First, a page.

Unit 8: When Chemicals Meet Water—The Properties of Solutions
Solutions are all around us, from the air we breathe to the blood in our veins to the steel frames of many buildings. While solutions don't have to be liquids, aqueous, or water based, solutions are fundamental to life and common in inorganic chemistry: The majority of biochemical reactions happen in aqueous solutions. The formation of a solution depends upon the interactions between the solute (the substance that gets dissolved) and the solvent (the substance that does the dissolving); in turn, the interactions of solute and solvent are heavily influenced by their concentrations, temperature, and pressure. Solution chemistry is behind the extraction of materials for a variety of applications, for example, making a great cup of coffee.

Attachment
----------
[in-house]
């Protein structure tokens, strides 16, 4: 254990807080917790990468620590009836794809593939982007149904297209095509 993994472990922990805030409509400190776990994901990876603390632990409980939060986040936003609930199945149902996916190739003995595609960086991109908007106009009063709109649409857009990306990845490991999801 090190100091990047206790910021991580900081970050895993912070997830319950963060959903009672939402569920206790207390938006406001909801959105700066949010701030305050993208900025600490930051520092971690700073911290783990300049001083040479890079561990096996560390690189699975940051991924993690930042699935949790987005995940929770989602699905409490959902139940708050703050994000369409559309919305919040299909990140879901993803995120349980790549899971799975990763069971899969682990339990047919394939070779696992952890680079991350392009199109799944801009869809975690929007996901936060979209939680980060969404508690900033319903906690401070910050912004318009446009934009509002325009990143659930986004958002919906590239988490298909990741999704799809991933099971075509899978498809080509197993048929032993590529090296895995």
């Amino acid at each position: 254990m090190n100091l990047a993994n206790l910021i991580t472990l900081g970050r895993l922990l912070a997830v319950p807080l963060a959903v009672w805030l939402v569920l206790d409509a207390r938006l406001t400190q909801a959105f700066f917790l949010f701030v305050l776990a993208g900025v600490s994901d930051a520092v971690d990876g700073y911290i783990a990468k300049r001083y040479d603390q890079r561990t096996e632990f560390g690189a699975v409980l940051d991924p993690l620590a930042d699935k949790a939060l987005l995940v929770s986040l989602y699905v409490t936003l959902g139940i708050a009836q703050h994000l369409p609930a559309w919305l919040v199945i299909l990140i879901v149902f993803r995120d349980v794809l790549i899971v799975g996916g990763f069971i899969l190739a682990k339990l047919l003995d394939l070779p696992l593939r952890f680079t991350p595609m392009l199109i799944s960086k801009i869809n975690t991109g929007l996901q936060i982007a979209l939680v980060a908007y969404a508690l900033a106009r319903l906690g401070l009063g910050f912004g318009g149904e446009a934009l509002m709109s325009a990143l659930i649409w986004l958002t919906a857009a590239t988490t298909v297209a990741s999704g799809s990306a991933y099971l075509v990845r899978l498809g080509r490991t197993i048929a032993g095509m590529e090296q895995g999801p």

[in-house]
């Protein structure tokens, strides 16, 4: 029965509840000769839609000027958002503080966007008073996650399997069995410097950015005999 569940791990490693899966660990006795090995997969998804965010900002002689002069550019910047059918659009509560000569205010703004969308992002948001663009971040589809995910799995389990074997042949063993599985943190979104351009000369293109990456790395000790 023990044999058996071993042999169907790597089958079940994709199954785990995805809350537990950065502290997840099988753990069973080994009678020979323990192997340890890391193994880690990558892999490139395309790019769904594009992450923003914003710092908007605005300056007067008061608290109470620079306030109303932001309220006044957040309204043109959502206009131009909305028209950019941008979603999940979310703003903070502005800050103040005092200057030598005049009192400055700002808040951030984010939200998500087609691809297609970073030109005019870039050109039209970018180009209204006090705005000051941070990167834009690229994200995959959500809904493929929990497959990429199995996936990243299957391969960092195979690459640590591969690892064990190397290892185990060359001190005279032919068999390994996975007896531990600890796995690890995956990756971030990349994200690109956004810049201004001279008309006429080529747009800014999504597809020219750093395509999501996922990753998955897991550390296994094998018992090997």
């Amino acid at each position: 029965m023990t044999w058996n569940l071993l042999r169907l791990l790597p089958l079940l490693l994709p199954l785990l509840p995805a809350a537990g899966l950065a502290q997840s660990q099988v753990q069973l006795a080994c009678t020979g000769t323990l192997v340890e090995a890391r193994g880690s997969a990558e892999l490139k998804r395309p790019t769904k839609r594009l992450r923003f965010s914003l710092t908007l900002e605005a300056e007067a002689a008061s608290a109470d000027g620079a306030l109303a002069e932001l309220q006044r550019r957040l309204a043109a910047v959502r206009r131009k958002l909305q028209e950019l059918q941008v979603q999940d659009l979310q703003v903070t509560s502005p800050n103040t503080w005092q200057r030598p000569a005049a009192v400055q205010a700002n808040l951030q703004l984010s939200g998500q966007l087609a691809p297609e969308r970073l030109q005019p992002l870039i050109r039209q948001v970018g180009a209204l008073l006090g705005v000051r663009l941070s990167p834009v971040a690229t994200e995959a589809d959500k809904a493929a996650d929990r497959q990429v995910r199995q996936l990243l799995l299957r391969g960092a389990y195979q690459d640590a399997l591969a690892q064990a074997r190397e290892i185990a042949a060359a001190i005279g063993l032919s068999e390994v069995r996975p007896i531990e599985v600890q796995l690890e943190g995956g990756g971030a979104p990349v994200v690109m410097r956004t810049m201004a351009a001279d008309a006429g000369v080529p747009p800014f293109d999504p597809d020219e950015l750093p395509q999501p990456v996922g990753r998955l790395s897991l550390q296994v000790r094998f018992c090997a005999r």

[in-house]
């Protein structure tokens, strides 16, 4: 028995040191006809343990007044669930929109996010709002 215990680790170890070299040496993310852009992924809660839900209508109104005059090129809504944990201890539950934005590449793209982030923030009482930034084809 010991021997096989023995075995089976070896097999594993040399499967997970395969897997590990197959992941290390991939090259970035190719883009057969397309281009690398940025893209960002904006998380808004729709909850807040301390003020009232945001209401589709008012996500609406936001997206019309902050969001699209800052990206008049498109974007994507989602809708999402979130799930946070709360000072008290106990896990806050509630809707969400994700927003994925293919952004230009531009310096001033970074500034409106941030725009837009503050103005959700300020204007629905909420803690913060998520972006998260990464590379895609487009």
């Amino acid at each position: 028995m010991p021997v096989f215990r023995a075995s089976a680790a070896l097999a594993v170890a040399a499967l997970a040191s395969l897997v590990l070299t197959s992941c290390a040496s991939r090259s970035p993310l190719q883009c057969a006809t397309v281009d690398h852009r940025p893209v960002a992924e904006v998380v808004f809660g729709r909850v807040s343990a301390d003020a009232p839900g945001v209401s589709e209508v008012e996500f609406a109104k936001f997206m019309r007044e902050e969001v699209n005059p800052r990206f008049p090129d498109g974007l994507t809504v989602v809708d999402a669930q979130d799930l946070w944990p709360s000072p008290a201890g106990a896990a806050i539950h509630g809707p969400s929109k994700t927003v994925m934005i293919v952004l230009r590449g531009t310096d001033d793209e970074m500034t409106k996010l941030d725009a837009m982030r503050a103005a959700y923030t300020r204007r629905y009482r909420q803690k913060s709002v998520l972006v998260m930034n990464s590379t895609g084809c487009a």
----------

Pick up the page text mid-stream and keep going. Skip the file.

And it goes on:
- What Is a Solution?
- Solutions and Solubility
- Solution Concentrations
- Analyzing Solutions—Titrations
- Solutions and the Gases above Them—Raoult's Law
- Henry's Law
- Colligative Properties—Vapor Pressure and Osmosis
- Colligative Properties—Freezing and Boiling
- Separation and Purification
- Further Reading